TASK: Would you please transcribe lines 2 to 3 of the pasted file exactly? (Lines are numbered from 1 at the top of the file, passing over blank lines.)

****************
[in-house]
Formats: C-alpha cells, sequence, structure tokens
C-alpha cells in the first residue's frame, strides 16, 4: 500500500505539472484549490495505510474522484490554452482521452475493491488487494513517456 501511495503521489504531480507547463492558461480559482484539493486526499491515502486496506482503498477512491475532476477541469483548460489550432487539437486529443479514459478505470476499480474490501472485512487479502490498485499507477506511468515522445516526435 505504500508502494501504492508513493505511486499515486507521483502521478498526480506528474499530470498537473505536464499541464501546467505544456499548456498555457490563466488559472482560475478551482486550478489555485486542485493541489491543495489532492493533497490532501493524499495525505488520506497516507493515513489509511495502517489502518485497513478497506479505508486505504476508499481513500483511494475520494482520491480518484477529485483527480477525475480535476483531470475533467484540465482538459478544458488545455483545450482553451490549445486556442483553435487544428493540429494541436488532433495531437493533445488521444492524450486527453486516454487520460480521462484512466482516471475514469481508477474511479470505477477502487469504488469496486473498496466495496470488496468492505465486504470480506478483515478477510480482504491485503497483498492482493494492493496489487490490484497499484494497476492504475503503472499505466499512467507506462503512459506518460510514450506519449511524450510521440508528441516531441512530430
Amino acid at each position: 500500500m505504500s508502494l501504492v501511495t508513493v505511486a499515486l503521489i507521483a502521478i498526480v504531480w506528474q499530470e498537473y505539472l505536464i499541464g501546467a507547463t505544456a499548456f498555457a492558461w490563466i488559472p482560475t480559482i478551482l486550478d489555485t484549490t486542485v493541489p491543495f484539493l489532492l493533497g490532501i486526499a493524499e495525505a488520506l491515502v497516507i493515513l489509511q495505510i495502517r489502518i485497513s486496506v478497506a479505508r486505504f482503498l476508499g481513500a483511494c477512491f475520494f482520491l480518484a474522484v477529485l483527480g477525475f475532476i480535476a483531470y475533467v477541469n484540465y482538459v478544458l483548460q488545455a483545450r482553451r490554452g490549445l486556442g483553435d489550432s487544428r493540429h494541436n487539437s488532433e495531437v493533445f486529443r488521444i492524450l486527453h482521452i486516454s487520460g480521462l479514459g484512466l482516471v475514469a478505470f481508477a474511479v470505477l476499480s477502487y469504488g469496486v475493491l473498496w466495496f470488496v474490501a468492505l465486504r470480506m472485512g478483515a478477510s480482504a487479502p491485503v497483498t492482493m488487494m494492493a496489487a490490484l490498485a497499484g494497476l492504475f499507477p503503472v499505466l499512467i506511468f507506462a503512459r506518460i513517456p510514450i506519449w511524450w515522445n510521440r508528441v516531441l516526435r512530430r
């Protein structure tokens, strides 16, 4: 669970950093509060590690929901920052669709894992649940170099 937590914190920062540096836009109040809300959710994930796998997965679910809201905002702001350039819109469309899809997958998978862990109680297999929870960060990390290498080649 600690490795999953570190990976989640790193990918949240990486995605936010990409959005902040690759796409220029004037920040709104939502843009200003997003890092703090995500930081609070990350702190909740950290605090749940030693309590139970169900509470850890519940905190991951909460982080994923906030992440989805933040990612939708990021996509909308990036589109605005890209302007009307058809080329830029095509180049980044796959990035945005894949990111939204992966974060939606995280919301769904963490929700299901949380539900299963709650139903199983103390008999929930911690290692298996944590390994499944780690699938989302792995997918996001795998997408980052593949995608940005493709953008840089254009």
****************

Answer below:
Formats: C-alpha cells, sequence, structure tokens
C-alpha cells in the first residue's frame, strides 16, 4: 500500500505539472484549490495505510474522484490554452482521452475493491488487494513517456 501511495503521489504531480507547463492558461480559482484539493486526499491515502486496506482503498477512491475532476477541469483548460489550432487539437486529443479514459478505470476499480474490501472485512487479502490498485499507477506511468515522445516526435 505504500508502494501504492508513493505511486499515486507521483502521478498526480506528474499530470498537473505536464499541464501546467505544456499548456498555457490563466488559472482560475478551482486550478489555485486542485493541489491543495489532492493533497490532501493524499495525505488520506497516507493515513489509511495502517489502518485497513478497506479505508486505504476508499481513500483511494475520494482520491480518484477529485483527480477525475480535476483531470475533467484540465482538459478544458488545455483545450482553451490549445486556442483553435487544428493540429494541436488532433495531437493533445488521444492524450486527453486516454487520460480521462484512466482516471475514469481508477474511479470505477477502487469504488469496486473498496466495496470488496468492505465486504470480506478483515478477510480482504491485503497483498492482493494492493496489487490490484497499484494497476492504475503503472499505466499512467507506462503512459506518460510514450506519449511524450510521440508528441516531441512530430